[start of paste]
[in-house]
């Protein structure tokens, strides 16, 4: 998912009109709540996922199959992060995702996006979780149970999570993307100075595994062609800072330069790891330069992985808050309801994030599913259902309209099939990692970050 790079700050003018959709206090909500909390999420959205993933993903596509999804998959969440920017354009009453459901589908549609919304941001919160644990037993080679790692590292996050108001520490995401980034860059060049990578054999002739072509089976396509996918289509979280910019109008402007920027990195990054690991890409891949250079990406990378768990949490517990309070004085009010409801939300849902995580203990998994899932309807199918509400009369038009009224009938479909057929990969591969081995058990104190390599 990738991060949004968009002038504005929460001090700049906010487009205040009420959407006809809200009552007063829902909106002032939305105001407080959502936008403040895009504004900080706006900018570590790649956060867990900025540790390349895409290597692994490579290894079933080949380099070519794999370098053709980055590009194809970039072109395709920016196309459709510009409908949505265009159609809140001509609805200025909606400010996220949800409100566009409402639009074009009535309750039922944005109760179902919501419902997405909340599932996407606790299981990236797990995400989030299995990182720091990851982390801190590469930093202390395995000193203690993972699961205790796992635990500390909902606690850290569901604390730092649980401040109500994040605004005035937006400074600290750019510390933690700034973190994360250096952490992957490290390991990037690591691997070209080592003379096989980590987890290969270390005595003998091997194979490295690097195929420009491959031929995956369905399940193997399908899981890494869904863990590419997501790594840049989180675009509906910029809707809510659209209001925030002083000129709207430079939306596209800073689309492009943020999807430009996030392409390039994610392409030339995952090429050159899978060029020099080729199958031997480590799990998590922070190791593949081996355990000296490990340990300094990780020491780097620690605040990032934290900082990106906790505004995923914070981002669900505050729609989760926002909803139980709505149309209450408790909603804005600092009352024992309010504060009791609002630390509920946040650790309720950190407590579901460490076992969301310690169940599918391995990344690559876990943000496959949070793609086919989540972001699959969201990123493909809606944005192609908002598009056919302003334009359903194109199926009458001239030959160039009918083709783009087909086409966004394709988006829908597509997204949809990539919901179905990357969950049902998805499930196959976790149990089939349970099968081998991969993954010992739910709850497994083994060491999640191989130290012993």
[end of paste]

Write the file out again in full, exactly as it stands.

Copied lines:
[in-house]
């Protein structure tokens, strides 16, 4: 998912009109709540996922199959992060995702996006979780149970999570993307100075595994062609800072330069790891330069992985808050309801994030599913259902309209099939990692970050 790079700050003018959709206090909500909390999420959205993933993903596509999804998959969440920017354009009453459901589908549609919304941001919160644990037993080679790692590292996050108001520490995401980034860059060049990578054999002739072509089976396509996918289509979280910019109008402007920027990195990054690991890409891949250079990406990378768990949490517990309070004085009010409801939300849902995580203990998994899932309807199918509400009369038009009224009938479909057929990969591969081995058990104190390599 990738991060949004968009002038504005929460001090700049906010487009205040009420959407006809809200009552007063829902909106002032939305105001407080959502936008403040895009504004900080706006900018570590790649956060867990900025540790390349895409290597692994490579290894079933080949380099070519794999370098053709980055590009194809970039072109395709920016196309459709510009409908949505265009159609809140001509609805200025909606400010996220949800409100566009409402639009074009009535309750039922944005109760179902919501419902997405909340599932996407606790299981990236797990995400989030299995990182720091990851982390801190590469930093202390395995000193203690993972699961205790796992635990500390909902606690850290569901604390730092649980401040109500994040605004005035937006400074600290750019510390933690700034973190994360250096952490992957490290390991990037690591691997070209080592003379096989980590987890290969270390005595003998091997194979490295690097195929420009491959031929995956369905399940193997399908899981890494869904863990590419997501790594840049989180675009509906910029809707809510659209209001925030002083000129709207430079939306596209800073689309492009943020999807430009996030392409390039994610392409030339995952090429050159899978060029020099080729199958031997480590799990998590922070190791593949081996355990000296490990340990300094990780020491780097620690605040990032934290900082990106906790505004995923914070981002669900505050729609989760926002909803139980709505149309209450408790909603804005600092009352024992309010504060009791609002630390509920946040650790309720950190407590579901460490076992969301310690169940599918391995990344690559876990943000496959949070793609086919989540972001699959969201990123493909809606944005192609908002598009056919302003334009359903194109199926009458001239030959160039009918083709783009087909086409966004394709988006829908597509997204949809990539919901179905990357969950049902998805499930196959976790149990089939349970099968081998991969993954010992739910709850497994083994060491999640191989130290012993």